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Three new individual homes and 12 flats – worth a look

40 Dyke Road Avenue Brighton

This large family house is interesting but sadly it is disused and in poor condition. It has elements of the “Arts and Crafts” style and is reminiscent of the work of architect Charles Vosey, though it is unlikely he was ever involved.

The current owner wants to demolish it and replace it with a new home for his family. Ideally the existing building should be restored, but this is unlikely ever to happen: the house has been significantly re-configured internally and would be prohibitively expensive to return to its original layout, let alone to bring to modern energy efficiency standards.

A number of differing designs have been proposed for a replacement, including a rather clumsy mock Georgian building which, fortunately, was refused planning permission. The latest proposal is much more sympathetic to the neighbouring buildings and it adopts some nice design features from its predecessor.

The Regency Society has encouraged the planners to grant permission this time.

 

Into the Backlands

We need to keep reminding ourselves that our city needs thousands of new homes. The main solution probably lies in big new apartment buildings, which usually encounter significant opposition, sometimes with good cause.

Meanwhile, all over the city, property owners are looking out of their back windows and wondering if they can slip one or two new homes into their back garden or parking space.

Two examples of this sort of backland development came onto our radar recently. One is in Wilbury Road , Hove, where there is a proposal to demolish 8 dilapidated garages and build a modern two-storey house with “landscaping” and cycle storage.

Another is out at Crescent Drive North in Woodingdean where a two-storey modern home is proposed with basement parking.  The existing garden is long so, if the scheme is approved there will still be a good-sized green space between the existing and the new homes.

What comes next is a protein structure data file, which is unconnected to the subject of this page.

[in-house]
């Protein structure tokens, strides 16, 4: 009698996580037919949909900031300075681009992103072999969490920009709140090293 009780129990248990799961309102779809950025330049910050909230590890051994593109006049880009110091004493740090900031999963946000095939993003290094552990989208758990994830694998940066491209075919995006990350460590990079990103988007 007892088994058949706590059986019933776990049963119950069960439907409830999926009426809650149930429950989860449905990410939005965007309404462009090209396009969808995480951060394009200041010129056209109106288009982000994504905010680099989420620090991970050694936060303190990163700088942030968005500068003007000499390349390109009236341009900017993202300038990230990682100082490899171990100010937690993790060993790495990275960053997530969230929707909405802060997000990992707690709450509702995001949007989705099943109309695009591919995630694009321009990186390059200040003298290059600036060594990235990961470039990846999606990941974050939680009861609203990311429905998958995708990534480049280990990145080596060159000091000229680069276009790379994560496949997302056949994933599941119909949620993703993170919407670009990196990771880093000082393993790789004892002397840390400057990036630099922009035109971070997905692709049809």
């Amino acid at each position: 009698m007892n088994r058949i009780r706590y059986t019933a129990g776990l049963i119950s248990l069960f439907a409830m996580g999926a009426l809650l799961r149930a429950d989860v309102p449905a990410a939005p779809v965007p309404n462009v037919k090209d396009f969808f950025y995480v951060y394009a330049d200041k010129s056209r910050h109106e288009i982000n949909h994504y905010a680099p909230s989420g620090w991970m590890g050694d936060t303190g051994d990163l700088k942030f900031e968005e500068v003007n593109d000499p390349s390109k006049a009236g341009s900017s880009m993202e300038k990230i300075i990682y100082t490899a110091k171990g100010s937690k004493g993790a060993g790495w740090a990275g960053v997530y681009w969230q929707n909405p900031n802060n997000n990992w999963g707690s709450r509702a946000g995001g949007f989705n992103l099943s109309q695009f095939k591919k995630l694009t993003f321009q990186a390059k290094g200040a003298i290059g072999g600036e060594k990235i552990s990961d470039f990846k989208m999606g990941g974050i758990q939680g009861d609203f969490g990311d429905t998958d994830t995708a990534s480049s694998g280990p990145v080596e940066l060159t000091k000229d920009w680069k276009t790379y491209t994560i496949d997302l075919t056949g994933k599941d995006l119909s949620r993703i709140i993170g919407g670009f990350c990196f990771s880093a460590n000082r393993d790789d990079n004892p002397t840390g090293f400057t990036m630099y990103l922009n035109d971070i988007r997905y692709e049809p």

Neither of these schemes is going to solve the housing crisis, but perhaps every little helps!

 

The Meeting House, Coldean

This interesting property was built in 1963 as a Mormon meeting house. In 1993 it was converted as a 4 bedroom home, which it still is.  There have been several previous applications for the site; all have been refused, including one taken to appeal.

This application clearly tries to address the reasons for earlier refusals. A strong case is made by the applicant’s planning consultants, backed up with other specialist reports. The building is not listed, nor in a conservation area. It is in poor condition and is not in keeping with the more conventional bungalows around it.

The proposal is for two new buildings, described as “semi-detached chalet bungalows similar in appearance and scale to the surrounding context, with hipped roofs and subservient dormer windows”. They will provide 12 new flats.

 

 

The Planning Forum, attended by members of the Regency Society and Hove Civic Society hovecivicsociety.org meets monthly to discuss planning applications which the Forum considers significant. Each society forms its own view on the applications and decides what action, if any, to take.

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